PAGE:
Digimon Adventure is a Japanese anime that first started airing in 1999. Despite its decline in the mid-to-late 2000s, it still airs today. It is based off of a series of virtual pets created in 1997. The series encompasses virtual pet toys, anime, manga, video games, films and a trading card game. The franchise focuses on Digimon creatures, which are monsters living in a "Digital World", a parallel universe that originated from Earth's various communication networks. In many incarnations, Digimon are raised by humans called "Digidestined" or "Tamers" ("Chosen Children" in the Japanese version), and they team up to defeat evil Digimon and human villains who are trying to destroy the fabric of the Digital world.
Why It Rocks
A ton of likable characters.
Awesome designs, for both the tamers and the Digimon themselves.
The Digimon themselves have 6 stages (Fresh, In-Training, Rookie, Champion, Ultimate, and Mega; Rookie being the default), and they can digivolve whenever they want.
Rotates their protagonists per season (Starting with Taichi "Tai" Yagami "Kamiya"), and still retain likable ones at that.
Stays true to the original theme of Digital Monsters.
Spawned pretty videos, which happened to be pretty decent.
A good balance between humor and serious moments.
The Singapore dub had a lot of censorship removed.
Though the dub was limited by the restrictions of children's anime at the time, it's still widely regarded as a positive example of a children's dub due to actually being faithful to the source material. It doesn't shy away from any of the themes that the Japanese version brought to the table either, like a lot of dubs tended to do at the time. It even has plenty of notable, well-known voice actors like Kirk Thornton, Colleen O'Shaughnessey, Paul St. Peter and Richard Epcar, among others, and they all give some pretty good performances.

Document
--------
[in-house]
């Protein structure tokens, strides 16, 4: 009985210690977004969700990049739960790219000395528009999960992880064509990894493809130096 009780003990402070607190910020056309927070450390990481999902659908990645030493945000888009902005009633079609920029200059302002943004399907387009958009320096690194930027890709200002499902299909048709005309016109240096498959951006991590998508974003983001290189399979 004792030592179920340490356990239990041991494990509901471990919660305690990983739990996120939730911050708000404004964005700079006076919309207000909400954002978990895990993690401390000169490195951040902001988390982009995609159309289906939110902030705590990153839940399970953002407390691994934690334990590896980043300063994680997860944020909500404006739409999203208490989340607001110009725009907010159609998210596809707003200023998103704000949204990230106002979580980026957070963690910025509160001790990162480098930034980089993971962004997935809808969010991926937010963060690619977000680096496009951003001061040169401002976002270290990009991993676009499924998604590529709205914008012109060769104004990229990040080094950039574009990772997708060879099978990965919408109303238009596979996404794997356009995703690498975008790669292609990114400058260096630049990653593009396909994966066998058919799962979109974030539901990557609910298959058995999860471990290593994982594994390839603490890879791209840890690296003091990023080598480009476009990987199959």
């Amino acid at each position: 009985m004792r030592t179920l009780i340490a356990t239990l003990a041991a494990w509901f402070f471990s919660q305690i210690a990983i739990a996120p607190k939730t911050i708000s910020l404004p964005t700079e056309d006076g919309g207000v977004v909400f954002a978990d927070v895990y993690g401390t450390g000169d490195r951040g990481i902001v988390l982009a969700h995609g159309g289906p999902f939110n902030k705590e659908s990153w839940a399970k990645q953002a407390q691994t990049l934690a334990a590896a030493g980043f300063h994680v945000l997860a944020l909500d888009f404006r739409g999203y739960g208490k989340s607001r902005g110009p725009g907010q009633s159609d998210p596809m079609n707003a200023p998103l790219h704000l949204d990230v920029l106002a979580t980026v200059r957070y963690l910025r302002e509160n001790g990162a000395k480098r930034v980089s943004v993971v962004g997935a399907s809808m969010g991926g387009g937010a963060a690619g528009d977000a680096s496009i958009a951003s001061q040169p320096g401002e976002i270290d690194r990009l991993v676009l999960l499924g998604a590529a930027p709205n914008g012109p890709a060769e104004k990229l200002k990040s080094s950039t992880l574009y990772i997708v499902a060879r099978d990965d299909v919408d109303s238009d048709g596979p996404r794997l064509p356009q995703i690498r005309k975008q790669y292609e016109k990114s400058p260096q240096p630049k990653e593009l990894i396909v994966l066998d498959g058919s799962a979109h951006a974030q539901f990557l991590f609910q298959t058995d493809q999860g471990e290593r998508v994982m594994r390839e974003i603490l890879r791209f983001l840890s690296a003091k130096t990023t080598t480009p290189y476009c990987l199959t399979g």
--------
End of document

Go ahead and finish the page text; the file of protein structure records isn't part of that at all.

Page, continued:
Some of the jokes that the dub adds are legitimately funny.
Despite the good qualities of the English dub, it is still a 90's-2000's dub of a kid's anime. As such, its more comedic tone and the times it does have to censor something can turn plenty of purists away. Even then, it has a few oddities that aren't relegated to the standards of the era.
While some jokes are funny, a good number of them can be a bit outdated or cringeworthy.
That one time where Yamato (Matt) and Takeru (T.K.) were referred to as half-brothers instead of just brothers whose parents had divorced.
Early episodes would give the kids family members they don't actually have. To wit, Mimi mentions in one episode that she misses her baby brother, when in fact she's an only child, and Taichi (Tai) says that "(Joe) whimpers more than my puppy" despite owning a cat.
The censorship can get rather inconsistent at times; character deaths were censored up until the start of the Dark Masters arc, and some things such as alcohol or guns were removed while a reference to religion in one episode (specifically, the use of 666) is kept unchanged. It's especially odd as some episodes omitted Buddhist mantras that were used to fend off a hostile ghost Digimon, replacing them with "mind over matter".
The voices in the Singapore-English dub can be a bit cringy.
The animation aged REALLY poorly since they reused a lot of animation. You can tell this isn't the Toei show with the highest budget.
Due to how different Japan's culture is from America's, certain things can come across as off-putting to put in a kid's show such as Angewomon's design, which we're all surprised managed to get past Fox Kids' censors.